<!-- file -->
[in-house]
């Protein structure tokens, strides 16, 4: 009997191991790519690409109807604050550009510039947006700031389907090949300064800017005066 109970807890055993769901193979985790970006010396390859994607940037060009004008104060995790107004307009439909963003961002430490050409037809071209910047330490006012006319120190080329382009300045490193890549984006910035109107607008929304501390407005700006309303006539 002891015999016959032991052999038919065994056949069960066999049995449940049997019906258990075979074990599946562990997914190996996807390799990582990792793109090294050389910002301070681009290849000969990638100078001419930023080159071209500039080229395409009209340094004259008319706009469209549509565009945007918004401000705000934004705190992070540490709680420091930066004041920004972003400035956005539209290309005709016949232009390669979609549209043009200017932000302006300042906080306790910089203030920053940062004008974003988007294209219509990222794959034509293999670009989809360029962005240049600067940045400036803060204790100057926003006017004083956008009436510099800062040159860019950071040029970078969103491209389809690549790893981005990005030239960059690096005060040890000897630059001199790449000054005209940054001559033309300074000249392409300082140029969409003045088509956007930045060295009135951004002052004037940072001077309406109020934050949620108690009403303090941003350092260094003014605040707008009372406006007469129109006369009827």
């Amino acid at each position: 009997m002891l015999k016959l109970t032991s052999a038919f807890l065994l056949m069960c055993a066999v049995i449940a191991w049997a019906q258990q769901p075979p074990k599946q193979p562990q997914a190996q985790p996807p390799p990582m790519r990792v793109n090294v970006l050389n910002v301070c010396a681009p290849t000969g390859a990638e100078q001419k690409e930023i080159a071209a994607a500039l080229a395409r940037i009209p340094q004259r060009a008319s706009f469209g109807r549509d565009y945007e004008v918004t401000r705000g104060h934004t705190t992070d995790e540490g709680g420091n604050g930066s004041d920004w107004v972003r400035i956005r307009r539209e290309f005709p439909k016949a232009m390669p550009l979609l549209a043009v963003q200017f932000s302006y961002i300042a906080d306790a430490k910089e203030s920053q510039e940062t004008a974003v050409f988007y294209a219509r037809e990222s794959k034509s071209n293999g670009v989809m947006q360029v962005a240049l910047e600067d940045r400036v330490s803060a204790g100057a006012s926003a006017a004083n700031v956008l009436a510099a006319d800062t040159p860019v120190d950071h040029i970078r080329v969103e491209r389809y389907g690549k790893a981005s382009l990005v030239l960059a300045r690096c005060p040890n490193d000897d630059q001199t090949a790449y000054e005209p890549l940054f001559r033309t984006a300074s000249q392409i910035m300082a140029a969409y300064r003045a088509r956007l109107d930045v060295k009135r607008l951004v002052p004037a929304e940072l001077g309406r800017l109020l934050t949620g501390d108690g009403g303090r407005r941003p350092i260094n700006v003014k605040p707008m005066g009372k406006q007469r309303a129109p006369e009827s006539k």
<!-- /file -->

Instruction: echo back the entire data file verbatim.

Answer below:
[in-house]
């Protein structure tokens, strides 16, 4: 009997191991790519690409109807604050550009510039947006700031389907090949300064800017005066 109970807890055993769901193979985790970006010396390859994607940037060009004008104060995790107004307009439909963003961002430490050409037809071209910047330490006012006319120190080329382009300045490193890549984006910035109107607008929304501390407005700006309303006539 002891015999016959032991052999038919065994056949069960066999049995449940049997019906258990075979074990599946562990997914190996996807390799990582990792793109090294050389910002301070681009290849000969990638100078001419930023080159071209500039080229395409009209340094004259008319706009469209549509565009945007918004401000705000934004705190992070540490709680420091930066004041920004972003400035956005539209290309005709016949232009390669979609549209043009200017932000302006300042906080306790910089203030920053940062004008974003988007294209219509990222794959034509293999670009989809360029962005240049600067940045400036803060204790100057926003006017004083956008009436510099800062040159860019950071040029970078969103491209389809690549790893981005990005030239960059690096005060040890000897630059001199790449000054005209940054001559033309300074000249392409300082140029969409003045088509956007930045060295009135951004002052004037940072001077309406109020934050949620108690009403303090941003350092260094003014605040707008009372406006007469129109006369009827």
């Amino acid at each position: 009997m002891l015999k016959l109970t032991s052999a038919f807890l065994l056949m069960c055993a066999v049995i449940a191991w049997a019906q258990q769901p075979p074990k599946q193979p562990q997914a190996q985790p996807p390799p990582m790519r990792v793109n090294v970006l050389n910002v301070c010396a681009p290849t000969g390859a990638e100078q001419k690409e930023i080159a071209a994607a500039l080229a395409r940037i009209p340094q004259r060009a008319s706009f469209g109807r549509d565009y945007e004008v918004t401000r705000g104060h934004t705190t992070d995790e540490g709680g420091n604050g930066s004041d920004w107004v972003r400035i956005r307009r539209e290309f005709p439909k016949a232009m390669p550009l979609l549209a043009v963003q200017f932000s302006y961002i300042a906080d306790a430490k910089e203030s920053q510039e940062t004008a974003v050409f988007y294209a219509r037809e990222s794959k034509s071209n293999g670009v989809m947006q360029v962005a240049l910047e600067d940045r400036v330490s803060a204790g100057a006012s926003a006017a004083n700031v956008l009436a510099a006319d800062t040159p860019v120190d950071h040029i970078r080329v969103e491209r389809y389907g690549k790893a981005s382009l990005v030239l960059a300045r690096c005060p040890n490193d000897d630059q001199t090949a790449y000054e005209p890549l940054f001559r033309t984006a300074s000249q392409i910035m300082a140029a969409y300064r003045a088509r956007l109107d930045v060295k009135r607008l951004v002052p004037a929304e940072l001077g309406r800017l109020l934050t949620g501390d108690g009403g303090r407005r941003p350092i260094n700006v003014k605040p707008m005066g009372k406006q007469r309303a129109p006369e009827s006539k």